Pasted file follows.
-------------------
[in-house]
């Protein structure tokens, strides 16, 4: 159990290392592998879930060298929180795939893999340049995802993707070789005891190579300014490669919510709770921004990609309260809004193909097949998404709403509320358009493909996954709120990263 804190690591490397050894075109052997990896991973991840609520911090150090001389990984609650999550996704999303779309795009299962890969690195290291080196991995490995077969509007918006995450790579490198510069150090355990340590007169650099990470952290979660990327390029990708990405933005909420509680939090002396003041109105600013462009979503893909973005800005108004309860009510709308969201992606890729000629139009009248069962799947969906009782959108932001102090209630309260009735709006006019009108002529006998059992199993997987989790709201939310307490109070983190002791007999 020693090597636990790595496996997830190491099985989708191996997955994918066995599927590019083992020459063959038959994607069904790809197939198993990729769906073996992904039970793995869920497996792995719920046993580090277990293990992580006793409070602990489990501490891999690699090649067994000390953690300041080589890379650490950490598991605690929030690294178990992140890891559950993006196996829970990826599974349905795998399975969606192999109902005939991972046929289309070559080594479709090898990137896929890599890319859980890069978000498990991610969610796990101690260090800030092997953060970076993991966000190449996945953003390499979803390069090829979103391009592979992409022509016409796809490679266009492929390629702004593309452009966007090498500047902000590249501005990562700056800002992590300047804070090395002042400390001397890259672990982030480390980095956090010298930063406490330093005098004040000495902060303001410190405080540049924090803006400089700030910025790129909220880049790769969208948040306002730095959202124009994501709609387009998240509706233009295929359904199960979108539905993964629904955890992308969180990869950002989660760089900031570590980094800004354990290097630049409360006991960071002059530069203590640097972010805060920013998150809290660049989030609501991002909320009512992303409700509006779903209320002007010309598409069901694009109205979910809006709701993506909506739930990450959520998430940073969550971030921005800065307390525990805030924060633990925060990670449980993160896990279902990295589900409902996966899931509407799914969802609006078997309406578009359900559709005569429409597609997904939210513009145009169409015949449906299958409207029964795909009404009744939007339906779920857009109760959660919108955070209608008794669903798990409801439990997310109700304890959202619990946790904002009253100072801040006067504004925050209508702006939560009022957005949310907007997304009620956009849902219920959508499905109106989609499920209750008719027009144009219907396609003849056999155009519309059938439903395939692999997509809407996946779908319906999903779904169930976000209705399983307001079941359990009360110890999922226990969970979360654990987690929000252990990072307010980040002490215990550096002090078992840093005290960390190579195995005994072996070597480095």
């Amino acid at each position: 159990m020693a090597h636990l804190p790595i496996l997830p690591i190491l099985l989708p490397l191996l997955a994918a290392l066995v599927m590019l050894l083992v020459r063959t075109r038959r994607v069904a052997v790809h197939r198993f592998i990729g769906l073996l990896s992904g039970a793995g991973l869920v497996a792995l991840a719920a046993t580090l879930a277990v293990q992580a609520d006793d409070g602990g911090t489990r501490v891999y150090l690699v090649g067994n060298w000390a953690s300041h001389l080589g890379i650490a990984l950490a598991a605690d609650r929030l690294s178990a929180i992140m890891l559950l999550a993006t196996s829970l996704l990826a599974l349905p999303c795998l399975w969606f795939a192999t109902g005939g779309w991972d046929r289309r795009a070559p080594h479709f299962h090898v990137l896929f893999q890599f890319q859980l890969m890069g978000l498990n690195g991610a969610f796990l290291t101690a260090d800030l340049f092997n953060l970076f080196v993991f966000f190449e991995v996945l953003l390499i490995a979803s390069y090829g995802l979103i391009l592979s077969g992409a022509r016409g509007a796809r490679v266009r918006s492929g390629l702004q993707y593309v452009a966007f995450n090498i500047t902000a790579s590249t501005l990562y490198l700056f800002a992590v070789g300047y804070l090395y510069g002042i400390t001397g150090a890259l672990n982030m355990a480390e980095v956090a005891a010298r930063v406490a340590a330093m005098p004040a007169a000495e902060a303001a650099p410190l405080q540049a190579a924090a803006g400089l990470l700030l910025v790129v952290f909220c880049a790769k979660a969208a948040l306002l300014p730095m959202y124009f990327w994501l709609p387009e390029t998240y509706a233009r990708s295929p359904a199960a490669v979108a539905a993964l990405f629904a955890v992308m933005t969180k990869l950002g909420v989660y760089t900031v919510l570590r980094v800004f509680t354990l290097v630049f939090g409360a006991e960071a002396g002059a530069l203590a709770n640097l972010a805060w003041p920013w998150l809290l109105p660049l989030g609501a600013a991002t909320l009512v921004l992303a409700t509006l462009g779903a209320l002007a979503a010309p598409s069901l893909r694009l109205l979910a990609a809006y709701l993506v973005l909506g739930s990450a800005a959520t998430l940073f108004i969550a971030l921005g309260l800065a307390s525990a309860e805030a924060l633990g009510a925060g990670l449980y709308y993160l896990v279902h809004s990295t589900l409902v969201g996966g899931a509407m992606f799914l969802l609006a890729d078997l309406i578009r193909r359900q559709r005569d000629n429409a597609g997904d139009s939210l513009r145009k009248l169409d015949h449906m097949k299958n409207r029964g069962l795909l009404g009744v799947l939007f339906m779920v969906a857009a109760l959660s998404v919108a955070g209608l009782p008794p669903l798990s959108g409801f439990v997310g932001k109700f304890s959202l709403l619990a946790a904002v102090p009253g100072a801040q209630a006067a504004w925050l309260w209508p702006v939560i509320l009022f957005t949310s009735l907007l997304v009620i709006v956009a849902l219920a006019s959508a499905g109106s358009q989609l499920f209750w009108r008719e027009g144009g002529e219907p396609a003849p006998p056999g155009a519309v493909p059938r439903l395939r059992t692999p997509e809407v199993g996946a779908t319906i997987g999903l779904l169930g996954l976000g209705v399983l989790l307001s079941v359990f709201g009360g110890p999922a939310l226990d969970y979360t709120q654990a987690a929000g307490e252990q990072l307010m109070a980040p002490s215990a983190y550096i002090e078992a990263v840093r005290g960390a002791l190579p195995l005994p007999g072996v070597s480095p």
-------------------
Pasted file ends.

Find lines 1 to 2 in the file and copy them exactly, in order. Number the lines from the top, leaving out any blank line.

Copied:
[in-house]
């Protein structure tokens, strides 16, 4: 159990290392592998879930060298929180795939893999340049995802993707070789005891190579300014490669919510709770921004990609309260809004193909097949998404709403509320358009493909996954709120990263 804190690591490397050894075109052997990896991973991840609520911090150090001389990984609650999550996704999303779309795009299962890969690195290291080196991995490995077969509007918006995450790579490198510069150090355990340590007169650099990470952290979660990327390029990708990405933005909420509680939090002396003041109105600013462009979503893909973005800005108004309860009510709308969201992606890729000629139009009248069962799947969906009782959108932001102090209630309260009735709006006019009108002529006998059992199993997987989790709201939310307490109070983190002791007999 020693090597636990790595496996997830190491099985989708191996997955994918066995599927590019083992020459063959038959994607069904790809197939198993990729769906073996992904039970793995869920497996792995719920046993580090277990293990992580006793409070602990489990501490891999690699090649067994000390953690300041080589890379650490950490598991605690929030690294178990992140890891559950993006196996829970990826599974349905795998399975969606192999109902005939991972046929289309070559080594479709090898990137896929890599890319859980890069978000498990991610969610796990101690260090800030092997953060970076993991966000190449996945953003390499979803390069090829979103391009592979992409022509016409796809490679266009492929390629702004593309452009966007090498500047902000590249501005990562700056800002992590300047804070090395002042400390001397890259672990982030480390980095956090010298930063406490330093005098004040000495902060303001410190405080540049924090803006400089700030910025790129909220880049790769969208948040306002730095959202124009994501709609387009998240509706233009295929359904199960979108539905993964629904955890992308969180990869950002989660760089900031570590980094800004354990290097630049409360006991960071002059530069203590640097972010805060920013998150809290660049989030609501991002909320009512992303409700509006779903209320002007010309598409069901694009109205979910809006709701993506909506739930990450959520998430940073969550971030921005800065307390525990805030924060633990925060990670449980993160896990279902990295589900409902996966899931509407799914969802609006078997309406578009359900559709005569429409597609997904939210513009145009169409015949449906299958409207029964795909009404009744939007339906779920857009109760959660919108955070209608008794669903798990409801439990997310109700304890959202619990946790904002009253100072801040006067504004925050209508702006939560009022957005949310907007997304009620956009849902219920959508499905109106989609499920209750008719027009144009219907396609003849056999155009519309059938439903395939692999997509809407996946779908319906999903779904169930976000209705399983307001079941359990009360110890999922226990969970979360654990987690929000252990990072307010980040002490215990550096002090078992840093005290960390190579195995005994072996070597480095």